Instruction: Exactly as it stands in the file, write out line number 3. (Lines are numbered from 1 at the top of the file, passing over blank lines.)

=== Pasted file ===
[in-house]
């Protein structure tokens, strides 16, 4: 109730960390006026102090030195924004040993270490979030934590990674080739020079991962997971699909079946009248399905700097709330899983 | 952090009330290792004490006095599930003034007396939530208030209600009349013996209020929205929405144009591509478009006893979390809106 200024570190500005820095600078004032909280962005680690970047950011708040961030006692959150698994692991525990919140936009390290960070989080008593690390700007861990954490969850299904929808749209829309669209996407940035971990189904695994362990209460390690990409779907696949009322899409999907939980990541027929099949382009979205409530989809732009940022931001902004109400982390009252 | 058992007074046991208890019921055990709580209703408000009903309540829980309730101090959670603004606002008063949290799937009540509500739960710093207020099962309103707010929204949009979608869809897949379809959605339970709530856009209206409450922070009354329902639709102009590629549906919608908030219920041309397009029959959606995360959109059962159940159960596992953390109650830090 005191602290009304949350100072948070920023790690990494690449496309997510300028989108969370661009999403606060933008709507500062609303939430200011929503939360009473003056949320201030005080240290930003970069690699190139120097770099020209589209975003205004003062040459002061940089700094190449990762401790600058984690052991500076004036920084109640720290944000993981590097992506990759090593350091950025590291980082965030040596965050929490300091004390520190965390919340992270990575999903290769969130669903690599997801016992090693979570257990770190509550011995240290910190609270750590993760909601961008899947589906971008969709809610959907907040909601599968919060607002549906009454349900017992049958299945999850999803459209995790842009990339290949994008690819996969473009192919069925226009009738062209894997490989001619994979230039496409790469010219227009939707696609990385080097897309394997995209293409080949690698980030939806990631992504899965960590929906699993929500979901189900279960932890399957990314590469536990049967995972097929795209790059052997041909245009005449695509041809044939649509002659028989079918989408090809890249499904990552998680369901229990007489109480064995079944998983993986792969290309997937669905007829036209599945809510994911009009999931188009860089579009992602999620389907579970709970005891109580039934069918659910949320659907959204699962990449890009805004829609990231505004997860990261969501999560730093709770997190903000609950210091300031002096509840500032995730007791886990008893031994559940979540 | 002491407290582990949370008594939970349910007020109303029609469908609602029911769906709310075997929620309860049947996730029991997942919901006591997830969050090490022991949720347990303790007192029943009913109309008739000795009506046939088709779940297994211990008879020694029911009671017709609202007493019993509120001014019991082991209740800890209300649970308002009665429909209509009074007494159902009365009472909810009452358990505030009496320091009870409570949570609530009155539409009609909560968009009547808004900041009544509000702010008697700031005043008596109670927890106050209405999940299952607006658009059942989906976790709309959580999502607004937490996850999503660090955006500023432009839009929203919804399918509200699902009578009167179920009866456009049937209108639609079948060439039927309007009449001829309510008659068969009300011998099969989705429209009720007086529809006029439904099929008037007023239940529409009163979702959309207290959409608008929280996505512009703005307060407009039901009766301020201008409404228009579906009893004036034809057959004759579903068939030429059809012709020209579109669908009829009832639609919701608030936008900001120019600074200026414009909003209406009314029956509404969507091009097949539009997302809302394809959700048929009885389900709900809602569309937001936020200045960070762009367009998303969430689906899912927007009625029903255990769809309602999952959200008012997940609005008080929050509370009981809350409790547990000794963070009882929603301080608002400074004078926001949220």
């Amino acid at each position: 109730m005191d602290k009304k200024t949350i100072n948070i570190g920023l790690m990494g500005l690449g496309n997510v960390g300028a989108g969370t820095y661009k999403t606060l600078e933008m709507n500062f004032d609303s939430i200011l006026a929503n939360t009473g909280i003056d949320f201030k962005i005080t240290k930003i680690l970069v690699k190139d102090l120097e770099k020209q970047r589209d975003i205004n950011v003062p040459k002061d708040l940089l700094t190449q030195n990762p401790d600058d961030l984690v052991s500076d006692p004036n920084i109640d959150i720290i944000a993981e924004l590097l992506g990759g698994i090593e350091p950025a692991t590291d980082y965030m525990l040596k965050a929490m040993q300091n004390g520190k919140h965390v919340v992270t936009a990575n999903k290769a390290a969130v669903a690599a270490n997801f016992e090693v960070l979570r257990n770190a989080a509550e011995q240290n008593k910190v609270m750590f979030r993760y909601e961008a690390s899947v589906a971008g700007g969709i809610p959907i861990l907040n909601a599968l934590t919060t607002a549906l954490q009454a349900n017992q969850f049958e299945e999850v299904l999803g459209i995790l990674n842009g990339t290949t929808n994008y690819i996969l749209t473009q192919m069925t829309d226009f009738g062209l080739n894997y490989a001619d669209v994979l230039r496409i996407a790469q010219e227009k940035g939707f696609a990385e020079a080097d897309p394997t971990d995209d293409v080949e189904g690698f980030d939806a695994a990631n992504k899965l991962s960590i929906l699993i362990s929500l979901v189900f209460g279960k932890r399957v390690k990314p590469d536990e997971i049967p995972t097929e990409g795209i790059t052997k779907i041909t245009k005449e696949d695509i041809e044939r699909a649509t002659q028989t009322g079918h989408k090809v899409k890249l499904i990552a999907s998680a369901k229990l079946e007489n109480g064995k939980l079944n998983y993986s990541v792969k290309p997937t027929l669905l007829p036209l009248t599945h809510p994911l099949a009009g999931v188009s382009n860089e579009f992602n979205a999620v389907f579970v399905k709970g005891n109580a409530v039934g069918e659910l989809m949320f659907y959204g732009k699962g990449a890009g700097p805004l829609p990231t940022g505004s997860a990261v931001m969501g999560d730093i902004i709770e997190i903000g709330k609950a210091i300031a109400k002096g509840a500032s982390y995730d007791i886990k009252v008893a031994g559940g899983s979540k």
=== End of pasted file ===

């Amino acid at each position: 109730m005191d602290k009304k200024t949350i100072n948070i570190g920023l790690m990494g500005l690449g496309n997510v960390g300028a989108g969370t820095y661009k999403t606060l600078e933008m709507n500062f004032d609303s939430i200011l006026a929503n939360t009473g909280i003056d949320f201030k962005i005080t240290k930003i680690l970069v690699k190139d102090l120097e770099k020209q970047r589209d975003i205004n950011v003062p040459k002061d708040l940089l700094t190449q030195n990762p401790d600058d961030l984690v052991s500076d006692p004036n920084i109640d959150i720290i944000a993981e924004l590097l992506g990759g698994i090593e350091p950025a692991t590291d980082y965030m525990l040596k965050a929490m040993q300091n004390g520190k919140h965390v919340v992270t936009a990575n999903k290769a390290a969130v669903a690599a270490n997801f016992e090693v960070l979570r257990n770190a989080a509550e011995q240290n008593k910190v609270m750590f979030r993760y909601e961008a690390s899947v589906a971008g700007g969709i809610p959907i861990l907040n909601a599968l934590t919060t607002a549906l954490q009454a349900n017992q969850f049958e299945e999850v299904l999803g459209i995790l990674n842009g990339t290949t929808n994008y690819i996969l749209t473009q192919m069925t829309d226009f009738g062209l080739n894997y490989a001619d669209v994979l230039r496409i996407a790469q010219e227009k940035g939707f696609a990385e020079a080097d897309p394997t971990d995209d293409v080949e189904g690698f980030d939806a695994a990631n992504k899965l991962s960590i929906l699993i362990s929500l979901v189900f209460g279960k932890r399957v390690k990314p590469d536990e997971i049967p995972t097929e990409g795209i790059t052997k779907i041909t245009k005449e696949d695509i041809e044939r699909a649509t002659q028989t009322g079918h989408k090809v899409k890249l499904i990552a999907s998680a369901k229990l079946e007489n109480g064995k939980l079944n998983y993986s990541v792969k290309p997937t027929l669905l007829p036209l009248t599945h809510p994911l099949a009009g999931v188009s382009n860089e579009f992602n979205a999620v389907f579970v399905k709970g005891n109580a409530v039934g069918e659910l989809m949320f659907y959204g732009k699962g990449a890009g700097p805004l829609p990231t940022g505004s997860a990261v931001m969501g999560d730093i902004i709770e997190i903000g709330k609950a210091i300031a109400k002096g509840a500032s982390y995730d007791i886990k009252v008893a031994g559940g899983s979540k």